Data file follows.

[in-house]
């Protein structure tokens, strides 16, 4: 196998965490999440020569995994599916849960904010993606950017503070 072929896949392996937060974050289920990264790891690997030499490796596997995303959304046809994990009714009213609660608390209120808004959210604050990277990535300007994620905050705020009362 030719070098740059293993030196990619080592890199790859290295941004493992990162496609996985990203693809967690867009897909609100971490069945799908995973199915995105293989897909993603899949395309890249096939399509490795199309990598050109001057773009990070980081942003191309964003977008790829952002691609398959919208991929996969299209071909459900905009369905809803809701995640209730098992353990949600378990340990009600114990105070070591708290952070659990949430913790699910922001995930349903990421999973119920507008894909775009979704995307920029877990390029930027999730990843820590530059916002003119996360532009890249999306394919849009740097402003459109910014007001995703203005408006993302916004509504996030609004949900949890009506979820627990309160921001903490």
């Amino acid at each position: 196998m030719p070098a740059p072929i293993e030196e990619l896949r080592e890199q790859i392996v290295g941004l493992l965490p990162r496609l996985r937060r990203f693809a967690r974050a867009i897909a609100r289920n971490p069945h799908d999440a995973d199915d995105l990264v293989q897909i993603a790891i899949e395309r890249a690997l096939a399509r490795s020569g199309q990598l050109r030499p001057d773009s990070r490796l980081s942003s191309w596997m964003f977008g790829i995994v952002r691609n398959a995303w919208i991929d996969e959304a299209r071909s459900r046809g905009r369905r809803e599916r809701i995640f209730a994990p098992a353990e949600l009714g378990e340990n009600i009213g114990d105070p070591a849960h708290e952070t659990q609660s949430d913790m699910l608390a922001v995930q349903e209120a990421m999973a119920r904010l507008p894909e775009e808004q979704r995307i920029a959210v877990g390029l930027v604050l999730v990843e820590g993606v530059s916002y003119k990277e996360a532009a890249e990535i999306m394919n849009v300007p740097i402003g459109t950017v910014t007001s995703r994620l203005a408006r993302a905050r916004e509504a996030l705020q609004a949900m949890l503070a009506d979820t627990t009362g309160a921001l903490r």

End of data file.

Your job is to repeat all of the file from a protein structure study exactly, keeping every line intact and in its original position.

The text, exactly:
[in-house]
């Protein structure tokens, strides 16, 4: 196998965490999440020569995994599916849960904010993606950017503070 072929896949392996937060974050289920990264790891690997030499490796596997995303959304046809994990009714009213609660608390209120808004959210604050990277990535300007994620905050705020009362 030719070098740059293993030196990619080592890199790859290295941004493992990162496609996985990203693809967690867009897909609100971490069945799908995973199915995105293989897909993603899949395309890249096939399509490795199309990598050109001057773009990070980081942003191309964003977008790829952002691609398959919208991929996969299209071909459900905009369905809803809701995640209730098992353990949600378990340990009600114990105070070591708290952070659990949430913790699910922001995930349903990421999973119920507008894909775009979704995307920029877990390029930027999730990843820590530059916002003119996360532009890249999306394919849009740097402003459109910014007001995703203005408006993302916004509504996030609004949900949890009506979820627990309160921001903490």
């Amino acid at each position: 196998m030719p070098a740059p072929i293993e030196e990619l896949r080592e890199q790859i392996v290295g941004l493992l965490p990162r496609l996985r937060r990203f693809a967690r974050a867009i897909a609100r289920n971490p069945h799908d999440a995973d199915d995105l990264v293989q897909i993603a790891i899949e395309r890249a690997l096939a399509r490795s020569g199309q990598l050109r030499p001057d773009s990070r490796l980081s942003s191309w596997m964003f977008g790829i995994v952002r691609n398959a995303w919208i991929d996969e959304a299209r071909s459900r046809g905009r369905r809803e599916r809701i995640f209730a994990p098992a353990e949600l009714g378990e340990n009600i009213g114990d105070p070591a849960h708290e952070t659990q609660s949430d913790m699910l608390a922001v995930q349903e209120a990421m999973a119920r904010l507008p894909e775009e808004q979704r995307i920029a959210v877990g390029l930027v604050l999730v990843e820590g993606v530059s916002y003119k990277e996360a532009a890249e990535i999306m394919n849009v300007p740097i402003g459109t950017v910014t007001s995703r994620l203005a408006r993302a905050r916004e509504a996030l705020q609004a949900m949890l503070a009506d979820t627990t009362g309160a921001l903490r």